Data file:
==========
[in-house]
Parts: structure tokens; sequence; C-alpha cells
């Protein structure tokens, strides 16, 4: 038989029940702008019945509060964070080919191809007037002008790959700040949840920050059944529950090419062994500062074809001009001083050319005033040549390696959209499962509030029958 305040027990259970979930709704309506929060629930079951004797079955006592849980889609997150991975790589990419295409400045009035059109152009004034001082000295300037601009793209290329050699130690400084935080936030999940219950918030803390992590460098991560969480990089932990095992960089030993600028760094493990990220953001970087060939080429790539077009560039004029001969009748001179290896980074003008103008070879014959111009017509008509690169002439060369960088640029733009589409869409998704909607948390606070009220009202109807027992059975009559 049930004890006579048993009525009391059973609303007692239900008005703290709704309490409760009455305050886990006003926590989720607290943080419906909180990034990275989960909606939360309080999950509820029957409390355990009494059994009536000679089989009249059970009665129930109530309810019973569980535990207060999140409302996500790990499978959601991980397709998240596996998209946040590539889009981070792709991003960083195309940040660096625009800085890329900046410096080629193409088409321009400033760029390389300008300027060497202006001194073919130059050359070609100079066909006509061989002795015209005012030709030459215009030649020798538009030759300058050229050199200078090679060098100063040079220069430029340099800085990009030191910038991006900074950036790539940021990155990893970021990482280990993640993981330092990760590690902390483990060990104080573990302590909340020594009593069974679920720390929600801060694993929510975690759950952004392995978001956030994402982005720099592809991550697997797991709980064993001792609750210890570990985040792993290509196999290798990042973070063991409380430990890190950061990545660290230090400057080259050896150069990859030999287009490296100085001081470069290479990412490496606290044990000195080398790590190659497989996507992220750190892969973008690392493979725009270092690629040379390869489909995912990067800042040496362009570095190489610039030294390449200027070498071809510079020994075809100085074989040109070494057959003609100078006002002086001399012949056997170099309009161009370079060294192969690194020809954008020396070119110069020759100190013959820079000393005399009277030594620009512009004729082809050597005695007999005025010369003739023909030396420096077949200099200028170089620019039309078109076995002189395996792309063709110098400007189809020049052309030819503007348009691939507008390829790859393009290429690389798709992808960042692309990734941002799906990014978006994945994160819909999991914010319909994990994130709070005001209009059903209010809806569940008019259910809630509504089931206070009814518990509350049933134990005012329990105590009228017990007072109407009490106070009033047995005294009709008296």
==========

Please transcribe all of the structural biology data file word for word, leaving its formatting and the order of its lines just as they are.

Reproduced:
[in-house]
Parts: structure tokens; sequence; C-alpha cells
């Protein structure tokens, strides 16, 4: 038989029940702008019945509060964070080919191809007037002008790959700040949840920050059944529950090419062994500062074809001009001083050319005033040549390696959209499962509030029958 305040027990259970979930709704309506929060629930079951004797079955006592849980889609997150991975790589990419295409400045009035059109152009004034001082000295300037601009793209290329050699130690400084935080936030999940219950918030803390992590460098991560969480990089932990095992960089030993600028760094493990990220953001970087060939080429790539077009560039004029001969009748001179290896980074003008103008070879014959111009017509008509690169002439060369960088640029733009589409869409998704909607948390606070009220009202109807027992059975009559 049930004890006579048993009525009391059973609303007692239900008005703290709704309490409760009455305050886990006003926590989720607290943080419906909180990034990275989960909606939360309080999950509820029957409390355990009494059994009536000679089989009249059970009665129930109530309810019973569980535990207060999140409302996500790990499978959601991980397709998240596996998209946040590539889009981070792709991003960083195309940040660096625009800085890329900046410096080629193409088409321009400033760029390389300008300027060497202006001194073919130059050359070609100079066909006509061989002795015209005012030709030459215009030649020798538009030759300058050229050199200078090679060098100063040079220069430029340099800085990009030191910038991006900074950036790539940021990155990893970021990482280990993640993981330092990760590690902390483990060990104080573990302590909340020594009593069974679920720390929600801060694993929510975690759950952004392995978001956030994402982005720099592809991550697997797991709980064993001792609750210890570990985040792993290509196999290798990042973070063991409380430990890190950061990545660290230090400057080259050896150069990859030999287009490296100085001081470069290479990412490496606290044990000195080398790590190659497989996507992220750190892969973008690392493979725009270092690629040379390869489909995912990067800042040496362009570095190489610039030294390449200027070498071809510079020994075809100085074989040109070494057959003609100078006002002086001399012949056997170099309009161009370079060294192969690194020809954008020396070119110069020759100190013959820079000393005399009277030594620009512009004729082809050597005695007999005025010369003739023909030396420096077949200099200028170089620019039309078109076995002189395996792309063709110098400007189809020049052309030819503007348009691939507008390829790859393009290429690389798709992808960042692309990734941002799906990014978006994945994160819909999991914010319909994990994130709070005001209009059903209010809806569940008019259910809630509504089931206070009814518990509350049933134990005012329990105590009228017990007072109407009490106070009033047995005294009709008296």